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Two Out of Three?


In my last post, I discussed the difficulty of working on speed, power and precision at the same time, and how it is often necessary to work on each of those qualities individually, so as to eventually maximize one’s development of each without losing sight of the others. Most people will find that they have differing levels of natural ability in each of those areas. Some have the gift of natural speed, and are able to be reasonably precise for their rank, but struggle to deliver power in their techniques. Another person may have a real talent for precision in their movements, a more or less average potential for developing power, but be slower in reaction time than most people. Of course, there are the folks who are often described as “naturals,” who bring a much better than average ability in each of these qualities to their training. Even they, however, will almost always find that one element lags behind the others.


It should then follow that martial arts practitioners would apply the majority of their effort in training to working on their weak points, as they can already expect to be able apply a higher level of whichever qualities feel most “natural” to them. But the truth is, no one wants to suck. Everyone wants to feel good about themselves, and focusing on one’s strength is more likely to make one feel good about oneself. If you are the quickest person in the dojo but slow to acquire precision in your work, it feels great to train in ways that allow you to showcase your speed and not so great to slow down and walk through the technique slowly, step by step, again and again, until you get the details right – and to do that again and again over the years, each time you start getting sloppy. For a practitioner with natural power, especially if their power allows them to make things “work” against most of their training partners most of the time, it can seem kind of pointless to devote time to training for speed and precision. And of course, the person with a knack for precision can often be so pleased about doing everything “right” that they prefer not to look closely at the fact that they are unable to deliver techniques with the speed and power necessary to make them “work” in self defense or competition.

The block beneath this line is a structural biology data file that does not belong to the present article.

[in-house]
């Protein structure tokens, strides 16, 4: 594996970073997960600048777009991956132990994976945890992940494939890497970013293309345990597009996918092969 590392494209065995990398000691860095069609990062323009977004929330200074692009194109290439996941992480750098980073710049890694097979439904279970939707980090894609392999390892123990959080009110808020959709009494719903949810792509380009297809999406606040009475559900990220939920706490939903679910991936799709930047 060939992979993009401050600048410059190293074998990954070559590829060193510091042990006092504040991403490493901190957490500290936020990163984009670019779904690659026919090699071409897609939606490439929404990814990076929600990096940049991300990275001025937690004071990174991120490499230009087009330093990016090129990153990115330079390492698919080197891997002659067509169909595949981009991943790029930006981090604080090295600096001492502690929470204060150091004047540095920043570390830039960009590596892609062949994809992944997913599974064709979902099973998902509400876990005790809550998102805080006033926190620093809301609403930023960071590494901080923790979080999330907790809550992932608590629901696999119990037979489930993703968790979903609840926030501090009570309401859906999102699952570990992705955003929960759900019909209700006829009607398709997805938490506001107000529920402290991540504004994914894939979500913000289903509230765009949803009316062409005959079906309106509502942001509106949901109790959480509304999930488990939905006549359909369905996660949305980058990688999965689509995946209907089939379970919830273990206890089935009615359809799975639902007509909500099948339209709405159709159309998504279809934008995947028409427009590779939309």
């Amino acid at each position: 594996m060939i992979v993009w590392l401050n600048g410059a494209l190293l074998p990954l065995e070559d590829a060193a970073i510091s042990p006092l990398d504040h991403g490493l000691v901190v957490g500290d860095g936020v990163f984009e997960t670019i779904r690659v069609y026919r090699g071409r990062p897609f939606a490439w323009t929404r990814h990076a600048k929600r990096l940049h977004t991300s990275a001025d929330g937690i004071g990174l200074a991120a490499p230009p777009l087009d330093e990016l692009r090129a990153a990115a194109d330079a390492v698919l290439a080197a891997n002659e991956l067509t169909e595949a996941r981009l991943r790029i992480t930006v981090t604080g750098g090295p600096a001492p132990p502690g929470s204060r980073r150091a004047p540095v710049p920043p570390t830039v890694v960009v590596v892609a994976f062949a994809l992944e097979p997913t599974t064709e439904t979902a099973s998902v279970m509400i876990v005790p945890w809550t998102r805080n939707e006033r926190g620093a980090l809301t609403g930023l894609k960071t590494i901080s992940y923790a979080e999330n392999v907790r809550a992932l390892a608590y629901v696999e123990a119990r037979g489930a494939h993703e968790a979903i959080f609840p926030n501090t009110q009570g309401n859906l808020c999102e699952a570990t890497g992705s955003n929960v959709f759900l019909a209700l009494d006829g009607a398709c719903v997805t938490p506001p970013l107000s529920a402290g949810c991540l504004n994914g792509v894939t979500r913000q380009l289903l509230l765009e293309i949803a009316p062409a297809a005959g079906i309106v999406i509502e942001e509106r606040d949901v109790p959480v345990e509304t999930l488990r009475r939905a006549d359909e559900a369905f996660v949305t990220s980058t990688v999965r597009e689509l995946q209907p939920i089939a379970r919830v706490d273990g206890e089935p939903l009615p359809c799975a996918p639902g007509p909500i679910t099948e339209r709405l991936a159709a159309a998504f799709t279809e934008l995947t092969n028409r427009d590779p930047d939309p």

Every martial arts student should seek to become a well rounded practitioner of their art, but that can be difficult, especially in the early years of training. That is why an instructor who truly has their students’ best interests at heart will guide them toward that goal over the long term. It is the instructor’s responsibility to help students develop into well-rounded martial artists. Yes, I want my students to enjoy class, to feel good about themselves, to do work that is satisfying. But if that is my main goal, so that I lose sight of the necessity of asking them to do things that are difficult, things that do not provide the immediate pleasure of playing to their strengths, then I am failing them. If I let my own natural desire to be seen as a “fun” teacher prevent me from pushing them to do what does NOT come naturally, I am failing them. If I do not lead them down the rocky paths, I am failing them.


So when your teacher has you do drills to develop speed and you are not comfortable moving at top speed, they are doing you a service. When you are the quickest person in class and they make you slow and “do it right,” they have your best interests at heart. And when you are proud of your ability to do the movement slowly and carefully while getting every detail right, but they insist on you trying to do it with speed and power while holding onto that precision, they are demonstrating their love for you as their student.


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